3. Department of Ecology, Evolution and Natural Resources, Rutgers University, 14 College Farm Road, New Brunswick, New Jersey 08901, USA

    • Rachael Winfree
    • , Faye Benjamin
    •  & Daniel P Cariveau
  4. Departmento Ecología Integrativa, Estación Biológica de Doñana (EDB-CSIC), Avenida Américo Vespucio s/n, 41092 Sevilla, Spain

    • Ignasi Bartomeus
  5. School of Biology, University of Leeds, Miall Building, Clarendon Road, Leeds LS2 9JT, UK

    • Luísa G Carvalheiro
  6. Department of Terrestrial Zoology, Naturalis Biodiversity Center, PO Box 9517, 2300 RA Leiden, The Netherlands

    • Luísa G Carvalheiro
    •  & Jacobus C Biesmeijer
  7. UR 406 Abeilles et Environnement, INRA, CS 40509, F-84914 Avignon, France

    • Mickaël Henry
    • , Violette Le Féon
    • , Orianne Rollin
    •  & Bernard E Vaissière
  8. UMT Protection des Abeilles dans l’Environnement, INRA, CS 40509, F-84914 Avignon, France

    • Mickaël Henry
    • , Orianne Rollin
    •  & Bernard E Vaissière
  9. Department of Entomology, Michigan State University, 578 Wilson Road, East Lansing, Michigan 48824, USA

    • Rufus Isaacs
    •  & Emily A May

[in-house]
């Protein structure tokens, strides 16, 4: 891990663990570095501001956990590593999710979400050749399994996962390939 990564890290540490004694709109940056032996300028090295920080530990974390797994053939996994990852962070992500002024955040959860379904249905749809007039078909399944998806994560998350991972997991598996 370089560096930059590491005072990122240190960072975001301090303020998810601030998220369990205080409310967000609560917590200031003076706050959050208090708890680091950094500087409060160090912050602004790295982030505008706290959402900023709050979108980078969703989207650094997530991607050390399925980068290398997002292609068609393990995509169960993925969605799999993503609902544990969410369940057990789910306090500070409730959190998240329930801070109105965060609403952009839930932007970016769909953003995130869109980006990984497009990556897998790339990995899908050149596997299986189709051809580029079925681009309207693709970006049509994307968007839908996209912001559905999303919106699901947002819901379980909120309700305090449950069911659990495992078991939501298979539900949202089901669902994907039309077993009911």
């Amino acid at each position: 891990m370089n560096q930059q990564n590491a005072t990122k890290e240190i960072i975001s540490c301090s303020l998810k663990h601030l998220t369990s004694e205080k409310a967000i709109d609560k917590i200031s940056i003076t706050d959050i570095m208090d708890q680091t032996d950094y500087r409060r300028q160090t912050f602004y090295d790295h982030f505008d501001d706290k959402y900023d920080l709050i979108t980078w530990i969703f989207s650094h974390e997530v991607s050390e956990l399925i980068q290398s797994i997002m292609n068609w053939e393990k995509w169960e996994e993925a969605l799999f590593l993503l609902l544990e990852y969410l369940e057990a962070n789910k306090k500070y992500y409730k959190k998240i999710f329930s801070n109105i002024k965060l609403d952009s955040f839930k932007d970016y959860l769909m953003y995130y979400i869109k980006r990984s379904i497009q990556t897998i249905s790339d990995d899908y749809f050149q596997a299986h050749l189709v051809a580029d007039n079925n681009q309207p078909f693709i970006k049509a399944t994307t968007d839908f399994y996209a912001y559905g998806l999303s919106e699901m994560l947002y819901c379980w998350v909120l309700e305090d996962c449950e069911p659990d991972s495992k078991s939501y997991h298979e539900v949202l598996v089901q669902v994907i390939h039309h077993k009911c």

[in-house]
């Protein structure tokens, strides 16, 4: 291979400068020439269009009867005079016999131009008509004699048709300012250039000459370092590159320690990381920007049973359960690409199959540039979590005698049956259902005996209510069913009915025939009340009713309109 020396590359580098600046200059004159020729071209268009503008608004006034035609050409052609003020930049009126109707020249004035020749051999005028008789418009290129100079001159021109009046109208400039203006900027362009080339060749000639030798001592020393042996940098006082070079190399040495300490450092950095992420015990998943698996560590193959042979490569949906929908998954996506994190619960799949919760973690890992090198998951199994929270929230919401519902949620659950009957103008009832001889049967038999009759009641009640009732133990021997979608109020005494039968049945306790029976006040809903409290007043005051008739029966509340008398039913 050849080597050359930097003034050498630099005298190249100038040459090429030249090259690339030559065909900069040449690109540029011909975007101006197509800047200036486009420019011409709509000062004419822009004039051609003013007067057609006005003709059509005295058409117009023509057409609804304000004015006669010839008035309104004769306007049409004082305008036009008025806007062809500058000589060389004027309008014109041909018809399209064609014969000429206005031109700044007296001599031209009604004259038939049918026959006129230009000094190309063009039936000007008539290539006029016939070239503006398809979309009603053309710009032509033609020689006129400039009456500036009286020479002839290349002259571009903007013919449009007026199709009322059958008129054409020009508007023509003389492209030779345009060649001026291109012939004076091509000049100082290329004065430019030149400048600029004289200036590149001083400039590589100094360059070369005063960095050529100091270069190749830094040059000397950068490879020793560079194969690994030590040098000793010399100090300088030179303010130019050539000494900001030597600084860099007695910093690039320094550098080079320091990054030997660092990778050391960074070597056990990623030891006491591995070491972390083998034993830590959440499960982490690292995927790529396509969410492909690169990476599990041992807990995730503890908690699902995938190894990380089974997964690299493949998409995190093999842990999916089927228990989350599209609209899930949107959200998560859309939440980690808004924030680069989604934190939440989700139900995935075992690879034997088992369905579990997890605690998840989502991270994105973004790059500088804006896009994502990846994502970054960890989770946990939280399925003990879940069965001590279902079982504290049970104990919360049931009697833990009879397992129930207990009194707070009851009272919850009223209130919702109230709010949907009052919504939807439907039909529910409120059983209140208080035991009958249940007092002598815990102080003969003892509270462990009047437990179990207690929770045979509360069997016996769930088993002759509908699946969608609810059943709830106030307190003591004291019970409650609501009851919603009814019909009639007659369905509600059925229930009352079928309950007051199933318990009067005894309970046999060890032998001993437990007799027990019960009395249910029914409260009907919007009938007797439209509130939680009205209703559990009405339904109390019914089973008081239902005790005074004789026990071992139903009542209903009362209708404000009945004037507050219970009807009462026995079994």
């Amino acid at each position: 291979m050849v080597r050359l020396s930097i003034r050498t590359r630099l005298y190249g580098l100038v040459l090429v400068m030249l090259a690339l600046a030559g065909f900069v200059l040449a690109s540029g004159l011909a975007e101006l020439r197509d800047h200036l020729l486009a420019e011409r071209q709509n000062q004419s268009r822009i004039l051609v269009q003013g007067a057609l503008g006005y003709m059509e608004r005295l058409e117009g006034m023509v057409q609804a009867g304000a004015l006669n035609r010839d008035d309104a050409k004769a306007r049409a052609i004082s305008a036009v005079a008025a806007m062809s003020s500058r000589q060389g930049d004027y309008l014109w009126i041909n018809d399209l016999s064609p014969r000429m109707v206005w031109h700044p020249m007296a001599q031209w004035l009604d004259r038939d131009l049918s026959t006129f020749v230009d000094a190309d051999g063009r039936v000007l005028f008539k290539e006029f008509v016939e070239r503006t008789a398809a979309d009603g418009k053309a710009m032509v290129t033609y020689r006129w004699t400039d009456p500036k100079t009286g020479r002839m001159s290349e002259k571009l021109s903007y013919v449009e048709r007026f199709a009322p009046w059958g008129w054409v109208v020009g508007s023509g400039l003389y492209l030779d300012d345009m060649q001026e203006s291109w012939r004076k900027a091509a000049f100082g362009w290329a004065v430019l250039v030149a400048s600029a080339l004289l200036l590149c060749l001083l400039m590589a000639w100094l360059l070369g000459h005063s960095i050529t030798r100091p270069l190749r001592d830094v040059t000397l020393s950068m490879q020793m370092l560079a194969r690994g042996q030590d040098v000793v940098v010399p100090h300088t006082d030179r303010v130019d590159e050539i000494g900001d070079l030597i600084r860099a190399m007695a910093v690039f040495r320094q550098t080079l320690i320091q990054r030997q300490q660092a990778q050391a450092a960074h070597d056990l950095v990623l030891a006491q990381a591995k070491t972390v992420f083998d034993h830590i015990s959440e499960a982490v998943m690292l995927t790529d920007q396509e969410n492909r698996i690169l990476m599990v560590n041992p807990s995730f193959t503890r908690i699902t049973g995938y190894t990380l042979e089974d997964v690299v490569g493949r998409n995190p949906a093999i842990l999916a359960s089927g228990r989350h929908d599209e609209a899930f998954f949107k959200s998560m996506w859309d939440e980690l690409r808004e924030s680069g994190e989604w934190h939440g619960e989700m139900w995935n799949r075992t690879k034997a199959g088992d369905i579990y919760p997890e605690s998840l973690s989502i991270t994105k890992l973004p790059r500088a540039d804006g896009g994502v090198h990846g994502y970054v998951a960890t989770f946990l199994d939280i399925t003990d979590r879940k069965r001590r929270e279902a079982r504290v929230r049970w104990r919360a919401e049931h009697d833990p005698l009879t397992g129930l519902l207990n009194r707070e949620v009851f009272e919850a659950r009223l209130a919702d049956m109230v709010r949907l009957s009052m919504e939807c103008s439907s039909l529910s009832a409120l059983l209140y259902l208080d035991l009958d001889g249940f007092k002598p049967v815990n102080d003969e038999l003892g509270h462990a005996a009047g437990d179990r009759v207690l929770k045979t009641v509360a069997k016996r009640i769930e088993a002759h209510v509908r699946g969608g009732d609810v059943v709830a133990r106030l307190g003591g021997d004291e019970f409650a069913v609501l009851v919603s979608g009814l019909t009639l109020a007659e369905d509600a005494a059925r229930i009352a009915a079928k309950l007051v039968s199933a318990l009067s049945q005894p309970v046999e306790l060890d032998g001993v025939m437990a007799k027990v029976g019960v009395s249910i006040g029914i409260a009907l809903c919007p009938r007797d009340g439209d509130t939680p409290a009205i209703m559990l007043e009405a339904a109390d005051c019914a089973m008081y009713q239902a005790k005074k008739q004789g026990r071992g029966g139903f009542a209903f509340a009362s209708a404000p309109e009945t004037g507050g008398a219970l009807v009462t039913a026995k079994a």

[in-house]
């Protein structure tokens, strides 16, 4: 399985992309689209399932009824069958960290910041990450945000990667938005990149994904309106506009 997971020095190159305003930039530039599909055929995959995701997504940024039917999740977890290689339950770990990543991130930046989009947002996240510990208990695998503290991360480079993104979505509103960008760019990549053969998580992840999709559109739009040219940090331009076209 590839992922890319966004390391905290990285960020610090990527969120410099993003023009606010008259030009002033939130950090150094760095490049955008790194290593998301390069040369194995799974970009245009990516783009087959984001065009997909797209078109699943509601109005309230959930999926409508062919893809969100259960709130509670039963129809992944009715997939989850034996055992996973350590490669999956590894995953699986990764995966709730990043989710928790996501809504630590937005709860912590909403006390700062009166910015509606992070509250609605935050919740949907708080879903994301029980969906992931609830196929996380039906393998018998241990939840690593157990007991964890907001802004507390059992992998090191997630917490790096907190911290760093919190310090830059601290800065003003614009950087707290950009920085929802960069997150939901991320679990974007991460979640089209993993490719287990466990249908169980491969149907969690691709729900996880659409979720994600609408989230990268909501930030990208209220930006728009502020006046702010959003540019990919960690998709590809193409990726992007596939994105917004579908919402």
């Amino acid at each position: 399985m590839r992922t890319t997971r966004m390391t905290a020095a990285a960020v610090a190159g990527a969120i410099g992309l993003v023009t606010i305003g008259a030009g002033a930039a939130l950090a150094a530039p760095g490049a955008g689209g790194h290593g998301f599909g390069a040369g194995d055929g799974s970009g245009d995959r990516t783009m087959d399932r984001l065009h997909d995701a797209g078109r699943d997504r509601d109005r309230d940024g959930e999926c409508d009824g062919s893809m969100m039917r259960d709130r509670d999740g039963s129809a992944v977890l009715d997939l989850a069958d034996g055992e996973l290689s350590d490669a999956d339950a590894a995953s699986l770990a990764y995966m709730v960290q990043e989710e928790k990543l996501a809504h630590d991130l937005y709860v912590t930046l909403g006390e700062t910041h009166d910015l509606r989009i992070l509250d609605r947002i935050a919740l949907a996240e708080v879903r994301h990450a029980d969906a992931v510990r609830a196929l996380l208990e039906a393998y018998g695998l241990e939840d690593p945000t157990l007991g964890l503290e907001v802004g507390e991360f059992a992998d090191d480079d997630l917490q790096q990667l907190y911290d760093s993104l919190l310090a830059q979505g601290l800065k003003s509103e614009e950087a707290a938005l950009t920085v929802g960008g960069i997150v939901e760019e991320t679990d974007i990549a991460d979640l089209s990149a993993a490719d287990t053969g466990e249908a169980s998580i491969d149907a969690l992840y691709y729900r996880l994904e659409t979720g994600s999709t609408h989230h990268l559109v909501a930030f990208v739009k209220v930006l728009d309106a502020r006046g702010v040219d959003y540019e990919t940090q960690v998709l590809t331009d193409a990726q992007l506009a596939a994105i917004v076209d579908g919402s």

10. Nature Conservation and Landscape Ecology Group, Earth and Environmental Sciences, University of Freiburg, Freiburg D-79106, Germany

    • Alexandra-Maria Klein
  11. Department of Environmental Science, Policy and Management, University of California, 130 Mulford Hall, Berkeley, California 94720-3114, USA

    • Claire Kremen
    • , Leithen K M'Gonigle
    • , Hillary S Sardiñas
    •  & Amber R Sciligo
  12. School of Environmental and Rural Science, University of New England, Armidale, New South Wales 2350, Australia

    • Romina Rader
  13. Gund Institute for Ecological Economics, University of Vermont, 617 Main Street, Burlington, Vermont 05405, USA

    • Taylor H Ricketts
  14. Department of Entomology and Nematology, University of California, Davis, 1 Shields Avenue, Davis, California 95616, USA

    • Neal M Williams
    • , Robbin Thorp
    •  & Kimiora L. Ward
  15. PO Box 20653, Greensboro, North Carolina 27420, USA

    • Nancy Lee Adamson
  16. Department of Biological Sciences, National University of Singapore, 14 Science Drive 4, Singapore 117543, Singapore

    • John S Ascher
  17. Institute of Ecology and Botany, MTA Centre for Ecological Research, Alkotmány u. 2-4, Vácrátót 2163, Hungary

    • András Báldi
  18. Agroecology Group, Department of Crop Sciences, Georg-August-University, Grisebachstr. 6, 37077 Göttingen, Germany

    • Péter Batáry
    • , Kristin M Krewenka
    • , Teja Tscharntke
    •  & Catrin Westphal
  19. Department of Entomology, Cornell University, Ithaca, New York 14853, USA

    • Eleanor J Blitzer
    • , Bryan N Danforth
    •  & Mia G Park
  20. Department of Ecology, Swedish University of Agricultural Sciences, Uppsala 75007, Sweden

    • Riccardo Bommarco
  21. South African National Biodiversity Institute, Kirstenbosch Research Centre, Private Bag X7, Claremont 7735, South Africa

    • Mariëtte R Brand